The colder months are approaching, and with it, winter car maintenance. With higher-end and performance vehicles, there are a few steps owners must take to keep their cars in good shape and themselves safe while on the road. Whether you’re planning to put your car in storage or drive it year-round, there are a few key things to consider to keep your car in its best condition.
If you’re putting your car in storage for the winter, there are a number of things you should consider so you aren’t dealing with headaches come spring.
- Cleaning – Before storing your vehicle, and especially before putting a cover on it, you thoroughly clean the interior and exterior. If you’re worried about unpainted metal portions of your vehicle rusting, you can spray a protective coat of rubberized undercoating in those areas. If you’re worried about maintaining the condition of your vehicle, you can use WD-40 in place of rubberized undercoating. When using sprays and chemicals, always be wary of any exhaust or hot areas, as certain chemicals and sprays are highly flammable. If you intend to steam-clean any portion of your vehicle, do so far enough in advance of storing so that moisture doesn’t cause mold.
- Car Cover – Also be sure to clean the exterior of your vehicle before putting the cover on. If you’re storing your car outside, be sure to check that it’s a waterproof material and that it’s secured properly. You’ll want a cover that is breathable and keeps out moisture and won’t damage or scratch the paint. Be sure to remove anything from the vehicle that doesn’t need to be there, or that you need (like phone chargers, clothes, etc). You won’t want to keep taking the cover on and off just to grab things.
- Rodents – Mice and other small animals love to cause trouble, especially where you don’t want them to. There are a few ways to protect your vehicle from these buggers. One option is putting dryer sheets throughout the interior of your car or using mothballs in socks instead. Mousetraps work well but be mindful of where your car is being stored. Do not use mouse traps inside the vehicle or if you have pets, as mouse traps can poison your animals.
- Tires – Before storing your vehicle, make sure to inflate your tires. It’s advisable to even inflate them to higher air pressure, but be careful to not exceed the maximum air pressure that’s listed on the side of the tire. Due to time and temperature, it’s not uncommon for tires to deflate over time. Be sure to check for leaks in your tires prior to storage. Failure to do this could result in your vehicle kneeling its rim.
- Fluids and Battery Health – Using a fuel stabilizer will help avoid corrosion in your fuel lines and engine. Ethanol-blended fuels only have a shelf life of three months, so if you’re storing your vehicle for longer than that, it’s important to use a fuel stabilizer. You should also check the vehicle’s oil, oil filter, and fluid levels. After topping off fluids and adding the fuel stabilizer, take one more ride around to allow the new fluids to circulate. Your car’s battery should be removed and stored, or connected to a trickle charger or battery tender. If using a battery tender, check to make sure it has a float mode or automatic shutoff so your battery doesn’t get overcharged. Doing this will help keep your battery in good health.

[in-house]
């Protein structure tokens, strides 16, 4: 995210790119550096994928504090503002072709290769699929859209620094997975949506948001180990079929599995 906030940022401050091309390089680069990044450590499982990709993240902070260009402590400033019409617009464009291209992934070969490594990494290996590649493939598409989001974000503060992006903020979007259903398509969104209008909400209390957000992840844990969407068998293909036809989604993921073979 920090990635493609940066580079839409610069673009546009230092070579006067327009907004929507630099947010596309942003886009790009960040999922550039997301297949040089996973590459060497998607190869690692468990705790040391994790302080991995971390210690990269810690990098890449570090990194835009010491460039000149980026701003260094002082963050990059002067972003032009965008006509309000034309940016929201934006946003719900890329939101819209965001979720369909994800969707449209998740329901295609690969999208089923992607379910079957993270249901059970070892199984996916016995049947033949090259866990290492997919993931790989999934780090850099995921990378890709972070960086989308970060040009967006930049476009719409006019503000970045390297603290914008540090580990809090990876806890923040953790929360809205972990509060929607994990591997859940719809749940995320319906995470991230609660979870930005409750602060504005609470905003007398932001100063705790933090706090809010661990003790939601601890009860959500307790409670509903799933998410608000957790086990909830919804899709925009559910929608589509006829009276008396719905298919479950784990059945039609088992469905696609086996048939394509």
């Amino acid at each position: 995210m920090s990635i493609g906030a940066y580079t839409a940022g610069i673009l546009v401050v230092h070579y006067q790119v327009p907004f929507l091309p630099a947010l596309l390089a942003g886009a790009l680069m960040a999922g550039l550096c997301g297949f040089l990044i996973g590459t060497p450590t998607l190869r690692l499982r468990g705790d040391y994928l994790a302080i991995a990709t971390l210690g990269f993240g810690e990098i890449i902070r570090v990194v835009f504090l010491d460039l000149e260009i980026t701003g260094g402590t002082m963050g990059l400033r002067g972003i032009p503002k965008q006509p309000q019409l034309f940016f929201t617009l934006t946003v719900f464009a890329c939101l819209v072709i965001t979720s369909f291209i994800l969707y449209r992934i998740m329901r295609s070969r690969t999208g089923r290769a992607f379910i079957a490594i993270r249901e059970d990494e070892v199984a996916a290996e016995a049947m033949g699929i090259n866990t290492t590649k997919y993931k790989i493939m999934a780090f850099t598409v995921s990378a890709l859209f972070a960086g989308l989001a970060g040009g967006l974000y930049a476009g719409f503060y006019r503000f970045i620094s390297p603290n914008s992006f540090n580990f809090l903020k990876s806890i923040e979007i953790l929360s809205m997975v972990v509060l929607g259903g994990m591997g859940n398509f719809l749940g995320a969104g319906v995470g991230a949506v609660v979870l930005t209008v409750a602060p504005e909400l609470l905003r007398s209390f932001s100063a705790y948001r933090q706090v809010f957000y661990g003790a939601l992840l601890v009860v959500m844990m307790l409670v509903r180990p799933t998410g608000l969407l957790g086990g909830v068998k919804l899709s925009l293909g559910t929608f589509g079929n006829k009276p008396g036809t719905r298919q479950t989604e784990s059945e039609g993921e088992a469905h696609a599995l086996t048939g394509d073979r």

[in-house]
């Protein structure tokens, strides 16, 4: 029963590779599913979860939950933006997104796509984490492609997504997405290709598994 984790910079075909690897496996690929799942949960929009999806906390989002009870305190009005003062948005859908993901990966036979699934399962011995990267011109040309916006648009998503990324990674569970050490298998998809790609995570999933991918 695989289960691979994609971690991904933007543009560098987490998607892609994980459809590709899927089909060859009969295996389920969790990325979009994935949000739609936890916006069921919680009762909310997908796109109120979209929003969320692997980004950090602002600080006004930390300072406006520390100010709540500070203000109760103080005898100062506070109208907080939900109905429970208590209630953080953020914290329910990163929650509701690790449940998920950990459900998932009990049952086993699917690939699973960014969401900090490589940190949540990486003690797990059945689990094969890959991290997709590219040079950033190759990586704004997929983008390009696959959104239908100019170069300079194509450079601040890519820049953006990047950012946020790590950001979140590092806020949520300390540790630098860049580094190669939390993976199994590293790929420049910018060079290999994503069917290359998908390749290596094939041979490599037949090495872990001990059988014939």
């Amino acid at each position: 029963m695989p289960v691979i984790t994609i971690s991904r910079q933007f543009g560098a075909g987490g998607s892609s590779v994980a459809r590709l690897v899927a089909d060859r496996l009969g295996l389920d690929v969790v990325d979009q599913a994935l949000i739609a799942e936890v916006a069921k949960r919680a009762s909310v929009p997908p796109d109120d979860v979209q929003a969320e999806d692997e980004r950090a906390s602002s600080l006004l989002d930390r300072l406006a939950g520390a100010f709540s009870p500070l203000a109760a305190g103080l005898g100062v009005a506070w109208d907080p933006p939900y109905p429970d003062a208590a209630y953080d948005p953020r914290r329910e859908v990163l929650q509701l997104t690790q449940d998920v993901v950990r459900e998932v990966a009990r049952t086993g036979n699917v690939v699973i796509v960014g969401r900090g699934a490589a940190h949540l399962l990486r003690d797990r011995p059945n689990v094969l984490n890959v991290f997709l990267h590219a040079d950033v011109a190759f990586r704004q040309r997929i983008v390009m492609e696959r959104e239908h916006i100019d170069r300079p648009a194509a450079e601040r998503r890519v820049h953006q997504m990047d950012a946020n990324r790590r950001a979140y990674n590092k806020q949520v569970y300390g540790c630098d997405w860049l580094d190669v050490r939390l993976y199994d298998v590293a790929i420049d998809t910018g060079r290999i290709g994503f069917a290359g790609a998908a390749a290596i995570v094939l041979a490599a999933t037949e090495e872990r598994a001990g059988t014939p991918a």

Winter Maintenance Tips:
Experienced drivers are no stranger to the stress that can come with driving during the winter months. Make sure the only thing you’ll need to worry about is other people’s driving when it snows, and not your car’s ability to handle the roads!
- Battery Health – Check your vehicle’s battery occasionally. While you should always be aware of your battery’s charge, this is especially important in the winter, since getting stuck on the road could be dangerous in low temperatures. The winter months can take a toll on your battery, so it’s important to take all necessary precautions.
- Replace Wiper Blades – Keeping an eye on your wiper blades shouldn’t be something reserved for winter. Not only should your blades be in working properly, but you should also check that your fluid is at a good level. Some wiper fluid doesn’t perform well in cooler temperatures, so double-check which fluid you are using.
- Check the Oil – To have peace of mind that your vehicle will perform well in the winter, proper oil maintenance is key. Your oil should always be changed on par with the schedule provided in your owner’s manual, but especially in the winter months.
- Tires – Using winter tires on your car is highly recommended in states where you’re going to be dealing with winter weather. These tires are designed with deep tread and tire edges to keep your vehicle stable as your drive through snow and ice. If your vehicle currently has sport tires, their shallow tread will render them basically useless at the slightest sign of snow. If you are driving anything other than a four-wheel-drive vehicle or SUV, it’s highly recommended you get winter tires.
Maintaining your car properly, whether in storage or on the road, during the winter is something that shouldn’t be overlooked! Keeping an emergency kit in your car to prepare for anything that may happen is also a good part of your winter preparation. For ideas on what to keep in case of emergencies, check out our other blog here.